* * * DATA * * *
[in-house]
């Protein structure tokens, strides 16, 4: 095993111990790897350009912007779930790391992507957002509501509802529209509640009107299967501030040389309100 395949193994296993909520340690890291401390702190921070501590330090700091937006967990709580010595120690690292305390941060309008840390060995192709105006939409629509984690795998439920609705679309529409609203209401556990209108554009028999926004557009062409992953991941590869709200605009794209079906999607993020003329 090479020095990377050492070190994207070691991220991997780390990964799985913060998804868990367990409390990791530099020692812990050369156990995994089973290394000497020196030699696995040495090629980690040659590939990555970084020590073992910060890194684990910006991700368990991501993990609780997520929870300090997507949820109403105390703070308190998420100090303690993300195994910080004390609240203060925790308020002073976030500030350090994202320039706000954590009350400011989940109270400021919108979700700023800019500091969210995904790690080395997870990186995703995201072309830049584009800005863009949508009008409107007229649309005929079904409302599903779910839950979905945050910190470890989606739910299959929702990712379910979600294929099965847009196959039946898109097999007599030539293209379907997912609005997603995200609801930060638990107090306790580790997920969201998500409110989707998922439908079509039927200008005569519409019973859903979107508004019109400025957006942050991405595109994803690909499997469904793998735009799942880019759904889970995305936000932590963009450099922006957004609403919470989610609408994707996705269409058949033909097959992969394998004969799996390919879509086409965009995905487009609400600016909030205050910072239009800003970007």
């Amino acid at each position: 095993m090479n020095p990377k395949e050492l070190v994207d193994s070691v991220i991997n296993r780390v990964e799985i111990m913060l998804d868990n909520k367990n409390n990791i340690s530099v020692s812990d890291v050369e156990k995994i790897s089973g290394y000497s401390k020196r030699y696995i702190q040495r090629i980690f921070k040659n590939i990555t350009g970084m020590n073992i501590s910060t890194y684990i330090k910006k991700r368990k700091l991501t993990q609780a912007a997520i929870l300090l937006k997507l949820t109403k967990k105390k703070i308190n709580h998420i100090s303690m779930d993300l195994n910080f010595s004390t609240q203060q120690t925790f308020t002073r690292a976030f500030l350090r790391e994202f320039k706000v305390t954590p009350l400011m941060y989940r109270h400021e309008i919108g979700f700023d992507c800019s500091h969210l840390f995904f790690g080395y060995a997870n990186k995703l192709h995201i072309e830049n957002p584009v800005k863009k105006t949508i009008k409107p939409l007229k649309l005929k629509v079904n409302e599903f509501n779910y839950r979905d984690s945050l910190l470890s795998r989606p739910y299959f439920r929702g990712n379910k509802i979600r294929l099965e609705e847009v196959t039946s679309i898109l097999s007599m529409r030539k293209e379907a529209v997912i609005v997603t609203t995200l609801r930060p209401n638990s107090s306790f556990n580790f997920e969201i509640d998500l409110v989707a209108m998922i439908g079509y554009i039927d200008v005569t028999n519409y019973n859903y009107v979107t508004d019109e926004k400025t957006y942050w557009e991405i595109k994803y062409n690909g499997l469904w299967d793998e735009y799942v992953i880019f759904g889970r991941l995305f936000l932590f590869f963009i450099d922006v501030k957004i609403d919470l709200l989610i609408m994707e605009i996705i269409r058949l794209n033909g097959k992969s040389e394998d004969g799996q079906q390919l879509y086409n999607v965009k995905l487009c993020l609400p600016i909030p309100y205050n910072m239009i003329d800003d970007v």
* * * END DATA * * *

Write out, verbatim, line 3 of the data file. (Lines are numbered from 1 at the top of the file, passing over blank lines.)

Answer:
């Amino acid at each position: 095993m090479n020095p990377k395949e050492l070190v994207d193994s070691v991220i991997n296993r780390v990964e799985i111990m913060l998804d868990n909520k367990n409390n990791i340690s530099v020692s812990d890291v050369e156990k995994i790897s089973g290394y000497s401390k020196r030699y696995i702190q040495r090629i980690f921070k040659n590939i990555t350009g970084m020590n073992i501590s910060t890194y684990i330090k910006k991700r368990k700091l991501t993990q609780a912007a997520i929870l300090l937006k997507l949820t109403k967990k105390k703070i308190n709580h998420i100090s303690m779930d993300l195994n910080f010595s004390t609240q203060q120690t925790f308020t002073r690292a976030f500030l350090r790391e994202f320039k706000v305390t954590p009350l400011m941060y989940r109270h400021e309008i919108g979700f700023d992507c800019s500091h969210l840390f995904f790690g080395y060995a997870n990186k995703l192709h995201i072309e830049n957002p584009v800005k863009k105006t949508i009008k409107p939409l007229k649309l005929k629509v079904n409302e599903f509501n779910y839950r979905d984690s945050l910190l470890s795998r989606p739910y299959f439920r929702g990712n379910k509802i979600r294929l099965e609705e847009v196959t039946s679309i898109l097999s007599m529409r030539k293209e379907a529209v997912i609005v997603t609203t995200l609801r930060p209401n638990s107090s306790f556990n580790f997920e969201i509640d998500l409110v989707a209108m998922i439908g079509y554009i039927d200008v005569t028999n519409y019973n859903y009107v979107t508004d019109e926004k400025t957006y942050w557009e991405i595109k994803y062409n690909g499997l469904w299967d793998e735009y799942v992953i880019f759904g889970r991941l995305f936000l932590f590869f963009i450099d922006v501030k957004i609403d919470l709200l989610i609408m994707e605009i996705i269409r058949l794209n033909g097959k992969s040389e394998d004969g799996q079906q390919l879509y086409n999607v965009k995905l487009c993020l609400p600016i909030p309100y205050n910072m239009i003329d800003d970007v």